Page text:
The Boys & Girls Club of Clifton will hold registration for its Summer Basketball League on June 8 and 9, and June 15 and 16 from 6:30-8:30 pm at the Club, 181 Colfax Ave. The league is for boys grades 5-8 (Middle School Division) and grades 9-12 (High School Division, no 18-year-olds or graduating seniors are eligible to play). Games are played Tuesdays and Wednesdays, starting July 6 and conclude Aug. 18. Cost is Boys & Girls Club of Clifton membership plus $20 event fee. For info, call 973-773-0966.

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1103 Main Ave • Downtown Clifton New Location

Our Other Locations: 201.843.8040


136 Essex St • Rochelle Park Open Sundays

101 Route 46 West • Saddle Brook Open Sundays



5 Hawthorne Ave • Park Ridge New Location

614 Pompton Ave • Cedar Grove New Location

201. 261.0411 59A E. Ridgewood Ave • Paramus New Location

973.338.9292 1278 Broad St • Bloomfield New Location

973-694-2228 1168 Hamburg Turnpike • Wayne New Location

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Visit us in Downtown Clifton: 1103 Main Ave • 973-473-4999 94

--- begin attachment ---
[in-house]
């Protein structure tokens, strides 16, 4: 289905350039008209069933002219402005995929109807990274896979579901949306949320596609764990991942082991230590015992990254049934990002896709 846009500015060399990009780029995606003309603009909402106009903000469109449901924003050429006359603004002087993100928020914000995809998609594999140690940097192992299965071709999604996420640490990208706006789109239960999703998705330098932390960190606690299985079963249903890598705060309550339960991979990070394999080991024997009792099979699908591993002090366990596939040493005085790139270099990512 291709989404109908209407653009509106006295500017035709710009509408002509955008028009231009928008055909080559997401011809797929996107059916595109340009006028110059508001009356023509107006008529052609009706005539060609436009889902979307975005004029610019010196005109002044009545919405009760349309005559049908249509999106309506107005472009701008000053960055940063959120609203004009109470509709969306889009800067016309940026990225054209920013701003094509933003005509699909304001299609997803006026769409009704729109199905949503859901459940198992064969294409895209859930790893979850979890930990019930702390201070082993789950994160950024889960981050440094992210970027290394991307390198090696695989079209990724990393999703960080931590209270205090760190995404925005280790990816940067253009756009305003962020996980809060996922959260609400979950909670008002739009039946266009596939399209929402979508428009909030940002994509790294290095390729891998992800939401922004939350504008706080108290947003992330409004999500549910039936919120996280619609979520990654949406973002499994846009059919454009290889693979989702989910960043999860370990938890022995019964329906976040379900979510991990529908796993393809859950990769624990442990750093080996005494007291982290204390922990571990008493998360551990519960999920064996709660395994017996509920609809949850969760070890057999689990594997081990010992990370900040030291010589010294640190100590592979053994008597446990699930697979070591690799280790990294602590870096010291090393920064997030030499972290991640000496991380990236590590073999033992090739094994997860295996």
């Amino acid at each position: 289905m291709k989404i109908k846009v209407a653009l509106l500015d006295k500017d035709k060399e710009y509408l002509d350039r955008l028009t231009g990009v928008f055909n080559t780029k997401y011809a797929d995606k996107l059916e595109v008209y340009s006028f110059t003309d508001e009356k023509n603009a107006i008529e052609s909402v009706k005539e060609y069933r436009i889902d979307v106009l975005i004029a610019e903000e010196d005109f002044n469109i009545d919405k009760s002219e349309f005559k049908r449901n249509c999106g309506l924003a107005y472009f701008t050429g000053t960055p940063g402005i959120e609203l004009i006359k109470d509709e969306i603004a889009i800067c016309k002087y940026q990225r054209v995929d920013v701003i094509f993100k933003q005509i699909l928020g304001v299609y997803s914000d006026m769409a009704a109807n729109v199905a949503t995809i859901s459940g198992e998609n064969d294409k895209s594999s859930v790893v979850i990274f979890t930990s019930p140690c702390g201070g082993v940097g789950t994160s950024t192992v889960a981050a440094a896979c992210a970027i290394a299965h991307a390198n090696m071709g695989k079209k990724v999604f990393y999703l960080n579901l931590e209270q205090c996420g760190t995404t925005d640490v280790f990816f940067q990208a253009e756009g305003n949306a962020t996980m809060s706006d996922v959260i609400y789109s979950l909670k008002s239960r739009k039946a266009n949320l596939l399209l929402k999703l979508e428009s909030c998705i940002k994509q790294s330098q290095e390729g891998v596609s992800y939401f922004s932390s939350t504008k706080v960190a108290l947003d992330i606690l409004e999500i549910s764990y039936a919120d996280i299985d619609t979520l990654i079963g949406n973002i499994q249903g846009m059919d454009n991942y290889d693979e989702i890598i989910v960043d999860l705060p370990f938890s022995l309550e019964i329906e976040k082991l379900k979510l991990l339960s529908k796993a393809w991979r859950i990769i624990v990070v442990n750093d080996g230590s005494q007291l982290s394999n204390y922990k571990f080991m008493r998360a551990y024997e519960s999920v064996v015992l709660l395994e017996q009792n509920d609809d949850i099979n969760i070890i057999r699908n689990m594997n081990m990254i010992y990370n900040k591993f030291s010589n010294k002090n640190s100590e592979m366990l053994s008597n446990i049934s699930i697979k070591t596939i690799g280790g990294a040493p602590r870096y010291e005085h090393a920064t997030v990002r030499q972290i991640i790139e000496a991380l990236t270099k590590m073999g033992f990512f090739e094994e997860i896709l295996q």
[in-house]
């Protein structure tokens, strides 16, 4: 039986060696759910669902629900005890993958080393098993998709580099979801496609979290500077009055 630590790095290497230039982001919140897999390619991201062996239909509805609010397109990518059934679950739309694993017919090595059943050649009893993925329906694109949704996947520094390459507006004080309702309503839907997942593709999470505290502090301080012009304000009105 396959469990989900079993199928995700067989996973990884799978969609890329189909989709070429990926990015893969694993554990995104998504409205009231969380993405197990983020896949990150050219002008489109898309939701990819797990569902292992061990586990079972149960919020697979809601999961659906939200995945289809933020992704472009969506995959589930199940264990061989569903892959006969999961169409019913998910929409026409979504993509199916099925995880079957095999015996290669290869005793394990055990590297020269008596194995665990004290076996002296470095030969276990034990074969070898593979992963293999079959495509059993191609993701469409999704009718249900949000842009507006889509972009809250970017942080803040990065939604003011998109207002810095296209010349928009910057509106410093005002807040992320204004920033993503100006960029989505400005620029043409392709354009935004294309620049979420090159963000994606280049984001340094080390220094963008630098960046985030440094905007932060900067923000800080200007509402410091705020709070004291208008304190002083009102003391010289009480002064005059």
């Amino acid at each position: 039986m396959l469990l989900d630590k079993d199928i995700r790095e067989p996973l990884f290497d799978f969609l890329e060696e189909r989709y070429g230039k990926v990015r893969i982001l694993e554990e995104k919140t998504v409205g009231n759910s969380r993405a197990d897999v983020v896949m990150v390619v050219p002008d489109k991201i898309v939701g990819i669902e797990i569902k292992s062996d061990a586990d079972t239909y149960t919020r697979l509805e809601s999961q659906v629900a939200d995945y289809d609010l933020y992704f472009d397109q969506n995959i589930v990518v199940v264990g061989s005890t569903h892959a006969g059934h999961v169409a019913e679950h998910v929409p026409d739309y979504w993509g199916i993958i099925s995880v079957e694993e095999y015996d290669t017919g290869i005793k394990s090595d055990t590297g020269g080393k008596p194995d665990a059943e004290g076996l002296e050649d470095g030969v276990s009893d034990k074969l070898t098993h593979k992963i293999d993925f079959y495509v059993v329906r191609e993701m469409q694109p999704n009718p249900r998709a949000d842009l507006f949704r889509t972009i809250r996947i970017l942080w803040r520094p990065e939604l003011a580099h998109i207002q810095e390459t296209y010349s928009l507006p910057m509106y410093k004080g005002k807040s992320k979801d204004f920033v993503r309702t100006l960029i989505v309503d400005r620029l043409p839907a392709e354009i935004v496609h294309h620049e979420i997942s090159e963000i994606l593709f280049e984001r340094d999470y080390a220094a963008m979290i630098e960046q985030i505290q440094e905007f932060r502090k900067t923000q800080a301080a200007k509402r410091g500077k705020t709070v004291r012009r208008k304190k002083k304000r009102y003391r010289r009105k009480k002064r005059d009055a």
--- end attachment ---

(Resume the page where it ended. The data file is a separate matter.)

June 2004 • Clifton Merchant

Summer Music Camp or Summer Art Camp presented by the Clifton Public Schools Department of Fine and Performing Arts is 8:30 am – 12:30 pm four days a week, June 22 through July 16 at WWMS. The course is for students entering grades four through eight. Music Camp includes daily participation in a small group instrumental lesson, a large group ensemble and two new segments that were added this year: music composition on the computer and musical theater, which will include singing, dancing and acting. The program will conclude with a concert and theatrical presentation. Kids in Art Camp will have sessions in drawing, painting, sculpture and printmaking. Students rotate through each to give them exposure to various forms of art expression. A portfolio of student art work will be presented at the conclusion. Tuition is $100 for Music Camp and $125 for Art Camp. Music students must provide their own instruments, and art students must supply a sketchbook. All other supplies and materials will be provided. Students must sign up for the entire four weeks of the programs. Art and music teachers have applications. Call 973-594-4199 for info. Academic Skills Building: As one set of books close on the academic year at St. Andrew the Apostle School, another set is open in preparation for summer classes to be held at the school on Mt. Prospect Ave. The summer school, now in its twelfth year, is staffed by some of the regular teaching staff at St. Andrew School. The early childhood classes are coordinated by third grade teacher Dona Piasecki, the middle grades by Janet Garrett and the junior high level by Edwina Walsh.